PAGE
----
The problems with the ‘Ukrainian hand in it’ version were evident from the outset, given the maximum security around Zakharchenko and the placing of the bomb.  Kommersant reported a day after the killing that the culprits were being sought among those around Zakharchenko.

This does not appear to have stopped the militants from making mass arrests merely of passers-by.  Pavlo Lysyansky, the Ukrainian Human Rights Ombudsperson’s representative in Donbas, reported that he was aware of 19 people in Donetsk having disappeared.  His source had said that four of the 19 had already ‘confessed’ to working for Ukrainian authorities, almost certainly under torture.

There had been reports over the previous weekend that the militants were accusing the SBU of the killing and claiming they had received western help to do so. What these allegations were based on became clear on Monday, 17 September, when TV ‘Zvezda’, a channel linked to Russia’s Defence Ministry (and other Russian media) broadcast Pohorelov’s ‘confession’.  It is typical of such films that the ‘interrogator’ is not shown, however on this occasion, his voice was absurdly distorted, raising questions as to what it was they wished to conceal.

Pohorelov says on the tape that he was ‘recruited’ by the SBU in 2014, and adopted the code-name ‘Legioneer’.  He asserts that he earlier unsuccessfully planted a bomb in the Donetsk restaurant ‘Pushkin’.   Supposedly because of the difficulty in knowing where Zakharchenko would sit, it was decided that he plant an explosive device supposedly prepared by SBU technical specialists and with a video camera in the toilet.  Why it was supposed that this would kill Zakharchenko is unclear, and nothing is mentioned about why it didn’t work.  As is often the case with such suspect ‘confessions’, the video seems to be a montage.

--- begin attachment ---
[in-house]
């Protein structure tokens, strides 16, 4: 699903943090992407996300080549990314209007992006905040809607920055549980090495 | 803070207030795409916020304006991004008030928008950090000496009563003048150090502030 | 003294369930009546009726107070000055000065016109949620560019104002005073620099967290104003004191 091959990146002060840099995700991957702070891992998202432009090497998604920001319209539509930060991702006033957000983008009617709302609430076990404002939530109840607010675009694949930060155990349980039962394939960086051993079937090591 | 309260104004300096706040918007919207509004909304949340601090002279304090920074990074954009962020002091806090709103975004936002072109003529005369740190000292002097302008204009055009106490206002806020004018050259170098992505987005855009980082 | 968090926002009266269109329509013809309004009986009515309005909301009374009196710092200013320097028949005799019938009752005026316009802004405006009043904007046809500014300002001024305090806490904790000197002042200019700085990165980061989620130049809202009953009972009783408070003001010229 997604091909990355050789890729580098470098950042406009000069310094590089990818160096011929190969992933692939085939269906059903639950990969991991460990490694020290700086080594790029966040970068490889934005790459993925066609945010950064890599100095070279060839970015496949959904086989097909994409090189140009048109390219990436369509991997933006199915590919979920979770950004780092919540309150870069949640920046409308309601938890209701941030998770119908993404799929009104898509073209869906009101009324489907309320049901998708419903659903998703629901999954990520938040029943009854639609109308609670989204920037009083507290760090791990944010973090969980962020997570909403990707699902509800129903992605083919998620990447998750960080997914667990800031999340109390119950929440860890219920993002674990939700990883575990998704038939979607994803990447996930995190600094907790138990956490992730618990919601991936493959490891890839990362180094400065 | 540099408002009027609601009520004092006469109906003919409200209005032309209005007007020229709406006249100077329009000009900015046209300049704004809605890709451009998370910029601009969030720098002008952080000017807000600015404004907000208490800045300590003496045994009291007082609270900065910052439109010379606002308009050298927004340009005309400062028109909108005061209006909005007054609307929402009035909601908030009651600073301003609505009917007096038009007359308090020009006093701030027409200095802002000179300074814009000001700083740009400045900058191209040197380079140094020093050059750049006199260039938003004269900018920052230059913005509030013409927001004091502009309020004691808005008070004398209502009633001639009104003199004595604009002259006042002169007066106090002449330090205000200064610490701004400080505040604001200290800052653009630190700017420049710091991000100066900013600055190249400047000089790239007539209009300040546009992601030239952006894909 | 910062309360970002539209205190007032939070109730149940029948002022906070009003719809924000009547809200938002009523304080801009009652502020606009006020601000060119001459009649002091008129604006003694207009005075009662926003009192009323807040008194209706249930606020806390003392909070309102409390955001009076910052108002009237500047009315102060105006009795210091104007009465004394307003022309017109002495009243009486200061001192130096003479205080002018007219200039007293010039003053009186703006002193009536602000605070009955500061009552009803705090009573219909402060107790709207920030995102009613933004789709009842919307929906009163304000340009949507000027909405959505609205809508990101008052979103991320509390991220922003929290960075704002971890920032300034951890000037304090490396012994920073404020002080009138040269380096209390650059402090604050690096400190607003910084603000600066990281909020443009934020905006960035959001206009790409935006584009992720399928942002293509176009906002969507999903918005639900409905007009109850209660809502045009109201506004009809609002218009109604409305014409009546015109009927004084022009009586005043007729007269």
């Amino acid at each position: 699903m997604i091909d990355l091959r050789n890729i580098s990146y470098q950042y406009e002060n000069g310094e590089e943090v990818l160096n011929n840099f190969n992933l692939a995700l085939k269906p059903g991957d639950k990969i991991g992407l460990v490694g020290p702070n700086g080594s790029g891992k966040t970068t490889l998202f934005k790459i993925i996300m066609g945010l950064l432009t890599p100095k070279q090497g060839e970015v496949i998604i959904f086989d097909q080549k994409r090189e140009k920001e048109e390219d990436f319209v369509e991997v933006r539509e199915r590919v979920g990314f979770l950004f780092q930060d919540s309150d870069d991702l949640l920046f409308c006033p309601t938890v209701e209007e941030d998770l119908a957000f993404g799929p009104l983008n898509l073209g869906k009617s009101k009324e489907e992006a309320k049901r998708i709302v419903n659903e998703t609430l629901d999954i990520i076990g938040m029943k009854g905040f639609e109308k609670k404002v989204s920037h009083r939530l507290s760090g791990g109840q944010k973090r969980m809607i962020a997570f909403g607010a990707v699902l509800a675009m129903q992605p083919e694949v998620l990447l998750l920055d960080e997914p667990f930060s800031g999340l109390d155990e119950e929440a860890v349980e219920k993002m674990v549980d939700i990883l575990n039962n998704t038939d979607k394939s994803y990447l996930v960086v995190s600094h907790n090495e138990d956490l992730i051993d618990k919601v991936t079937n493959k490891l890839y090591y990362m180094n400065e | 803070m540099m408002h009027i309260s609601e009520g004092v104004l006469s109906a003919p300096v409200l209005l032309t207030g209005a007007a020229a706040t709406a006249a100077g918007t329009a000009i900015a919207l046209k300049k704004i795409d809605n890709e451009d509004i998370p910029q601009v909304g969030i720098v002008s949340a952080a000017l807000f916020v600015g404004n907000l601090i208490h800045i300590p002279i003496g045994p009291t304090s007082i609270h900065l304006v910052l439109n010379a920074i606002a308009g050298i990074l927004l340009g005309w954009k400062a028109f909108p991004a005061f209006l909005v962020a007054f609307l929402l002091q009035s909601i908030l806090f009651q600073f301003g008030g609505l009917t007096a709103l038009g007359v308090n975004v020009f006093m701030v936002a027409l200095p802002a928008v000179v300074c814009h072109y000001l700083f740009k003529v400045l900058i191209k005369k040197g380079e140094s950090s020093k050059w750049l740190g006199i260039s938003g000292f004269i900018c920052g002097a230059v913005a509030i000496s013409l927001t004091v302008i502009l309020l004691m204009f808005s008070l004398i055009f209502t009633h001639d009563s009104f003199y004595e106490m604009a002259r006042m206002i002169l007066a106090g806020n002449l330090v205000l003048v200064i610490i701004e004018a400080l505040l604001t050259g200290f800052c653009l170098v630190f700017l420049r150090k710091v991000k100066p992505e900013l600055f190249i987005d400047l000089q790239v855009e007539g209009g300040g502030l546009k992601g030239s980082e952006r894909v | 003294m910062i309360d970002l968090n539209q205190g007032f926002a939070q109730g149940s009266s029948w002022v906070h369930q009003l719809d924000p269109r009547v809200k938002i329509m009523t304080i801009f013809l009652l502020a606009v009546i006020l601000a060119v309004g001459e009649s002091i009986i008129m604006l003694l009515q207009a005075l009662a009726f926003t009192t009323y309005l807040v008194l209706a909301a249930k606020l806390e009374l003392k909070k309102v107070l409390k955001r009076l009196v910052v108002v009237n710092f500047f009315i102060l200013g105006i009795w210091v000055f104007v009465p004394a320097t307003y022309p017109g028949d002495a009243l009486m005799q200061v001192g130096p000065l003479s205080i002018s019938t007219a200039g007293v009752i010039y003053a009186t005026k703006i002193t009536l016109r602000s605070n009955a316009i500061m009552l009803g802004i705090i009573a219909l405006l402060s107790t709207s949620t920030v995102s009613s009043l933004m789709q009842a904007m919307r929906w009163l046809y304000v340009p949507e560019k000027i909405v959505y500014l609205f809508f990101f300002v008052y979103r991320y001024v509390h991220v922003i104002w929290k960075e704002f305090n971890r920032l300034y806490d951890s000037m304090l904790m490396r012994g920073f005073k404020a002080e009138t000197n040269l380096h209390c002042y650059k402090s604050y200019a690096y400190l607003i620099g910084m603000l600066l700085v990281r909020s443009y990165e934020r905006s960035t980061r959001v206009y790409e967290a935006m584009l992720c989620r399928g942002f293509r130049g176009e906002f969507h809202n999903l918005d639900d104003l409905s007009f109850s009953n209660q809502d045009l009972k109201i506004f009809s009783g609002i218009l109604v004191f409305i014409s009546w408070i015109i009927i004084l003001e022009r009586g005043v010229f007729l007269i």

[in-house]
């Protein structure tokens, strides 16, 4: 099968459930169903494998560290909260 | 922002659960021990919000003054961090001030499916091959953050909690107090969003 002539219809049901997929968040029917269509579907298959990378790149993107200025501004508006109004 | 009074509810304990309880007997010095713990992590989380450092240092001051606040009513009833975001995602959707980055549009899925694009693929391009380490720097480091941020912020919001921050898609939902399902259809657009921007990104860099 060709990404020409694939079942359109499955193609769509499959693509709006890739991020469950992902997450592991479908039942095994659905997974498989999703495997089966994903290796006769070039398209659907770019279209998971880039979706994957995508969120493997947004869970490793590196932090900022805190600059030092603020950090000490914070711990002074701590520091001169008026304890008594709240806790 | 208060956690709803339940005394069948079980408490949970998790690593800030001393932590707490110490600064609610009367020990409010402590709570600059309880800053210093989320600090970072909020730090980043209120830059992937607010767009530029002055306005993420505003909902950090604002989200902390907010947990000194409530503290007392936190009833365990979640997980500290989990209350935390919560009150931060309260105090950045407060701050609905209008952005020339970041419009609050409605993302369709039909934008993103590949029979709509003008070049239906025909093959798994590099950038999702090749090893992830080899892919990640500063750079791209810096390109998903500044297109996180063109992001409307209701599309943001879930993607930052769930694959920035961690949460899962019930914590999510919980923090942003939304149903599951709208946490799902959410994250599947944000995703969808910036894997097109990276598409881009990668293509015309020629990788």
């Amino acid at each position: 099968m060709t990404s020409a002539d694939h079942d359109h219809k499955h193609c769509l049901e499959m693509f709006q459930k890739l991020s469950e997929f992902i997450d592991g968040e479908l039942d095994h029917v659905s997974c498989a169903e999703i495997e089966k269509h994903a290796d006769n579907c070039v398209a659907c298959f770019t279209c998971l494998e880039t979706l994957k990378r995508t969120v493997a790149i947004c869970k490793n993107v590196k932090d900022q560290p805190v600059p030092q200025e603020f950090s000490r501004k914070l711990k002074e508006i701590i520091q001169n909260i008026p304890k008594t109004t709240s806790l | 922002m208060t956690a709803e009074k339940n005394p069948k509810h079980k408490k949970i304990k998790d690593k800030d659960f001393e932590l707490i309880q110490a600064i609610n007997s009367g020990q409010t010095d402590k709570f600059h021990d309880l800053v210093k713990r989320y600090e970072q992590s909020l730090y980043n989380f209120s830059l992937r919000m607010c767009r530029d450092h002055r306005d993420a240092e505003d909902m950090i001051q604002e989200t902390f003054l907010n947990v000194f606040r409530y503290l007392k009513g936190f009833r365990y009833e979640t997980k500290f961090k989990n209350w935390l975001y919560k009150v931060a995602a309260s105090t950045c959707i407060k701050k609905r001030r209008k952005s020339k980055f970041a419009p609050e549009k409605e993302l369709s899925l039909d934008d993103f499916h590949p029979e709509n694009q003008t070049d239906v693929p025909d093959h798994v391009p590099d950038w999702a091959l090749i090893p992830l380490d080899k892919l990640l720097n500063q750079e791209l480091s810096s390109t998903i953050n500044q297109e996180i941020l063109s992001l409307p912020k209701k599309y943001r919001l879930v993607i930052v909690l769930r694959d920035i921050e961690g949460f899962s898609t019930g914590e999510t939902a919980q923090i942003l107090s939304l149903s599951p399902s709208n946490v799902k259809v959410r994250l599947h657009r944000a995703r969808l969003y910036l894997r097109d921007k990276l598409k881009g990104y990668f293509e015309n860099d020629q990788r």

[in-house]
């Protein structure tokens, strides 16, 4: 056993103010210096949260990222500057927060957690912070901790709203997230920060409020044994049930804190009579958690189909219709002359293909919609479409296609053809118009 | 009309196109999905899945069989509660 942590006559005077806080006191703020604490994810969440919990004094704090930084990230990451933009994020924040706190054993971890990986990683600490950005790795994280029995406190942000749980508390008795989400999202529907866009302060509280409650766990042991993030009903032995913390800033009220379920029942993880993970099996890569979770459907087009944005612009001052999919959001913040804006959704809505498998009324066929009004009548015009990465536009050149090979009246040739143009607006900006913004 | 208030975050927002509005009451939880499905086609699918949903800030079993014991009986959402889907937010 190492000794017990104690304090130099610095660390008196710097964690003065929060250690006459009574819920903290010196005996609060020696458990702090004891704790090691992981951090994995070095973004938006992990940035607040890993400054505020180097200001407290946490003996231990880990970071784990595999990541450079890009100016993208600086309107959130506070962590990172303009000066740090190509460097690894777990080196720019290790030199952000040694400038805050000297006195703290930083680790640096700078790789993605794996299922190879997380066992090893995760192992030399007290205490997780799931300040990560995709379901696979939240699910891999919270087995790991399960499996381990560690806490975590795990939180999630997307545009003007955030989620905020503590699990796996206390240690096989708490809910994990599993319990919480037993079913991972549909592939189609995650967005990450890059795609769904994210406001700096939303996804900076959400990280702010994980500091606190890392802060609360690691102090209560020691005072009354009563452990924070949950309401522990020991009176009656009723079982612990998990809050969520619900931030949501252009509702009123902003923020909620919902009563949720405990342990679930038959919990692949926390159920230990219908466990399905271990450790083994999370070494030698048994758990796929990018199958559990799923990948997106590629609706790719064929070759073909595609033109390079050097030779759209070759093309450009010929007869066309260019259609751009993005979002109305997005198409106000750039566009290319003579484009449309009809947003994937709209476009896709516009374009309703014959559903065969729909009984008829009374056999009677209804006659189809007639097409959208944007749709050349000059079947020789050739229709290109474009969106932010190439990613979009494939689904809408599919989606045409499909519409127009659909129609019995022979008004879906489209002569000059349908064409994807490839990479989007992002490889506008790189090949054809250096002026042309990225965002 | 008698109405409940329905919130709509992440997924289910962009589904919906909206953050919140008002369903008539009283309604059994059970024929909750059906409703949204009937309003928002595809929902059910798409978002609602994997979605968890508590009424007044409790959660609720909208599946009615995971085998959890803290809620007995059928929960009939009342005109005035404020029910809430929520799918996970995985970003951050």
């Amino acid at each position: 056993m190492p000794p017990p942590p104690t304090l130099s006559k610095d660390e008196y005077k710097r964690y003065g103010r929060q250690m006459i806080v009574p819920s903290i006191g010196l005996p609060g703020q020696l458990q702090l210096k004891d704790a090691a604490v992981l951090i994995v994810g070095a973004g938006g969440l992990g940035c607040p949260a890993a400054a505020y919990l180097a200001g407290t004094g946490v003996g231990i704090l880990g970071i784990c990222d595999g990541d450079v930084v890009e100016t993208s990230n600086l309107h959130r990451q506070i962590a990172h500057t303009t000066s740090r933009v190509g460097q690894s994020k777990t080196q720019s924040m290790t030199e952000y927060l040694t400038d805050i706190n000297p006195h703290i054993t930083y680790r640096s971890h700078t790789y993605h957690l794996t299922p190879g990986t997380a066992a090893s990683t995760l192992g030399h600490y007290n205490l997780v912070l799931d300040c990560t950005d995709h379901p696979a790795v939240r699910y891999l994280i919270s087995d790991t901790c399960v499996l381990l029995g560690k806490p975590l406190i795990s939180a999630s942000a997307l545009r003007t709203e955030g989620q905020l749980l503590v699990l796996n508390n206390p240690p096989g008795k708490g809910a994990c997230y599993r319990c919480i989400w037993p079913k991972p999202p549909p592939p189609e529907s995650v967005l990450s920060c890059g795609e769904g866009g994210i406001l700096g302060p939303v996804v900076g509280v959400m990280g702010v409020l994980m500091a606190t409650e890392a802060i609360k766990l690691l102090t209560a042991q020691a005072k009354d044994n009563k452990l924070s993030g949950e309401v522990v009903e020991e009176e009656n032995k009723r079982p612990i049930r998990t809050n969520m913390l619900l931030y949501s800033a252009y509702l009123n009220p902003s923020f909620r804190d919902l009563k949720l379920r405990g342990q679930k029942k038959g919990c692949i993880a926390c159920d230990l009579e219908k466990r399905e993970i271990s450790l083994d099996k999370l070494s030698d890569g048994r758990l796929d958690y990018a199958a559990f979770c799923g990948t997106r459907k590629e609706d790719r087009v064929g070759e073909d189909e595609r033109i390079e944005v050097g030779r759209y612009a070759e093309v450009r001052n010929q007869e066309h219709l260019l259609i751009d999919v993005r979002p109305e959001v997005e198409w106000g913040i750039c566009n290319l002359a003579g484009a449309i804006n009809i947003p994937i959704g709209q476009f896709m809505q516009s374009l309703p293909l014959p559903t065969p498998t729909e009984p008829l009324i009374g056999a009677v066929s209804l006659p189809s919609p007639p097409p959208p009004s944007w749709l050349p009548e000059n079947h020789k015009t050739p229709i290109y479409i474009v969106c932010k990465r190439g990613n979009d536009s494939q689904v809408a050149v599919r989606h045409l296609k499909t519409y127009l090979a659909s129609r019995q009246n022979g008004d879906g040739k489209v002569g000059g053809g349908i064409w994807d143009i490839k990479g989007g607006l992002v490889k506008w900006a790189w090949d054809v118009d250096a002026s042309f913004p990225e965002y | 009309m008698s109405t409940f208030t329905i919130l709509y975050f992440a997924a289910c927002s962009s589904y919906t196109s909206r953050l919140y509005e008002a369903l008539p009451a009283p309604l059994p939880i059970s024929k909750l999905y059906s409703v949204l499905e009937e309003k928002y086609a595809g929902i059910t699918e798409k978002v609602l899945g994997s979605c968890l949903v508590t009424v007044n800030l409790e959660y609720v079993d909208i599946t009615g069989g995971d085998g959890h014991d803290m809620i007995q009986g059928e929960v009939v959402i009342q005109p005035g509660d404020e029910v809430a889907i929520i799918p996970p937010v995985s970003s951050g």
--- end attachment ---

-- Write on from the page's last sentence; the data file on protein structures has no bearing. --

The distorted voice then asks if he knows about other such sabotage groups, and Pohorelov once again pours out an answer about how his recruiter ‘Sergei’ told him of another sabotage group planning an attack in another restaurant.  Although the answers sound as though learned by heart, he does need to be prompted.  The story that thus emerges is that the second group planned to use a new system for a remote-controlled explosive device able to recognize a signal at a distance of around two kilometres, regardless of walls, etc.  He asserts that this was tested in Kyiv but never used, and that it was provided by the US security service. 

‘Zvezda’ does note that Pohorelov had been seized much earlier, but claims that it was only after Zakharchenko’s killing, that the ‘DPR ministry of state security’ showed this footage.